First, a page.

Your doctor may suggest active surveillance if you are diagnosed with early-stage prostate cancer that seems to be growing slowly. Your doctor may also offer this option if you are older or have other health problems.
Active surveillance is monitoring the prostate cancer until test results imply that your prostate cancer is growing or changing. If you and your doctor agree that active surveillance is a good idea, your doctor will check you regularly (such as every 3 to 6 months, at first). You’ll get digital rectal exams and PSA tests. After about a year, your doctor may order another MRI scan or may suggests another prostate biopsy to check the Gleason score. Your doctor may suggest treatment if your Gleason score rises, your PSA level starts to increase, or you develop symptoms. Your doctor may suggest surgery, radiation therapy, or another type of treatment.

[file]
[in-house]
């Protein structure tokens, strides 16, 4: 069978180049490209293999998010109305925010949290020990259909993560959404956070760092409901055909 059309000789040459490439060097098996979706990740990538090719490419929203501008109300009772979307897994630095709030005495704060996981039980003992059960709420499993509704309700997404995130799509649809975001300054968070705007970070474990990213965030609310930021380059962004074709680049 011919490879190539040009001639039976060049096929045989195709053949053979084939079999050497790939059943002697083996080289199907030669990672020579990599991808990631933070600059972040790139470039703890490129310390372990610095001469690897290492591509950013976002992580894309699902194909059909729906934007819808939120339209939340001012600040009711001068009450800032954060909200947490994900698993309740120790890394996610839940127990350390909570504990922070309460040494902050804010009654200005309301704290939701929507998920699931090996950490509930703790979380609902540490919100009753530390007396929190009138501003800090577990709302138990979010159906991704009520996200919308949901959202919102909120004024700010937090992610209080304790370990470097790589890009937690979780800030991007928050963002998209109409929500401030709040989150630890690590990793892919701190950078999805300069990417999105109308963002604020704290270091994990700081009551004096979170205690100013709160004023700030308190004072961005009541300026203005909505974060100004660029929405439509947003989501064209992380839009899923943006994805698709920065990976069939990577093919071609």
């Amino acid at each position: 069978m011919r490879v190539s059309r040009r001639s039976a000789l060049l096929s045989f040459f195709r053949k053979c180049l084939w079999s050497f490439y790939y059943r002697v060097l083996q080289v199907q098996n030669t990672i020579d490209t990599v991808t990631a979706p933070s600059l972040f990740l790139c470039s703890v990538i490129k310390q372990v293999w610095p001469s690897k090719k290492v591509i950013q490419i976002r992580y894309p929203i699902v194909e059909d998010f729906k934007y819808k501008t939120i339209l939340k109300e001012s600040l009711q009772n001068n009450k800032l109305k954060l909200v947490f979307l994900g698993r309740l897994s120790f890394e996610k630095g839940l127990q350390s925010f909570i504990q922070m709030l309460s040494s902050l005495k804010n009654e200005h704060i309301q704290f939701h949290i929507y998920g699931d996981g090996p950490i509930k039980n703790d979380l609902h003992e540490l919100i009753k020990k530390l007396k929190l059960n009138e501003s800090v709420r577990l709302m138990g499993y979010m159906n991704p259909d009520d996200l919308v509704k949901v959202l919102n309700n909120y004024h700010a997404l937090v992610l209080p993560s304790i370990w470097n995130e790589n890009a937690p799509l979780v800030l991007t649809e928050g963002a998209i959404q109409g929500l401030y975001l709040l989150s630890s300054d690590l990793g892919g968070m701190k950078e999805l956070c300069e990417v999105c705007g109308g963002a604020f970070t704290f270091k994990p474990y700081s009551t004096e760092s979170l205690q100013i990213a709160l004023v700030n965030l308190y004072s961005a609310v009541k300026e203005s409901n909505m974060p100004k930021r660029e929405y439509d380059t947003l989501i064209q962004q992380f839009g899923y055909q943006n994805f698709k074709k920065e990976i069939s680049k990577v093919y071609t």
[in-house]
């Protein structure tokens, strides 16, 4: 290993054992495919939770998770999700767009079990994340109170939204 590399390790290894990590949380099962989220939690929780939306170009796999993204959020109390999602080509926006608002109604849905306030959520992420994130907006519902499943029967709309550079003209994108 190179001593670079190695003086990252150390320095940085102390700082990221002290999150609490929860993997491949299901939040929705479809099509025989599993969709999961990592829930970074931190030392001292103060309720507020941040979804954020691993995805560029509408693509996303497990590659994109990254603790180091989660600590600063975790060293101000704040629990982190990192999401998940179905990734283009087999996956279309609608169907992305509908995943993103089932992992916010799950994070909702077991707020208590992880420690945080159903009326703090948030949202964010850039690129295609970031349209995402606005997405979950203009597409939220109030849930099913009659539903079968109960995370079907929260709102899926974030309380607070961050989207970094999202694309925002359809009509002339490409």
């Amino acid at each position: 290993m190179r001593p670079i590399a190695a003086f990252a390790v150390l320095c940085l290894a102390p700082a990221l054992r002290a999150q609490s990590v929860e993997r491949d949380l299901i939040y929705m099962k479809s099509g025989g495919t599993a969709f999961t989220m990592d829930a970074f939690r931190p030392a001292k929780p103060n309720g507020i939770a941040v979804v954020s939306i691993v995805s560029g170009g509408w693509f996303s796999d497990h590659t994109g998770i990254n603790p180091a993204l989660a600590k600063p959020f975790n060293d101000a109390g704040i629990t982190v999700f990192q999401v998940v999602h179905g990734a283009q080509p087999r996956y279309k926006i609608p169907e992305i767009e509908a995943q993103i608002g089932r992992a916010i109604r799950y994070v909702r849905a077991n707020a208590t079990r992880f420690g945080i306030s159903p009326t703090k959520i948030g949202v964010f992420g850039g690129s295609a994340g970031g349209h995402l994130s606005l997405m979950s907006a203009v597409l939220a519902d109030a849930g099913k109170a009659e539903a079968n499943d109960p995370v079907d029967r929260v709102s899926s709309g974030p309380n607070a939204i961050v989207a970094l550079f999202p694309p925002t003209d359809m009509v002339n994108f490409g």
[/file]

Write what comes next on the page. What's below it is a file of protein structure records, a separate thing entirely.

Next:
By choosing active surveillance, you are avoiding the side effects of surgery, radiation therapy, or other treatments. However, the risk for some men is that waiting to start treatment may reduce the chance to control cancer before it spreads. Having regular checkups reduces this risk.
For some men, it’s stressful to live with an untreated prostate cancer. If you choose active surveillance but grow concerned later, you should discuss your feelings with your doctor. You can change your mind and have treatment at any time.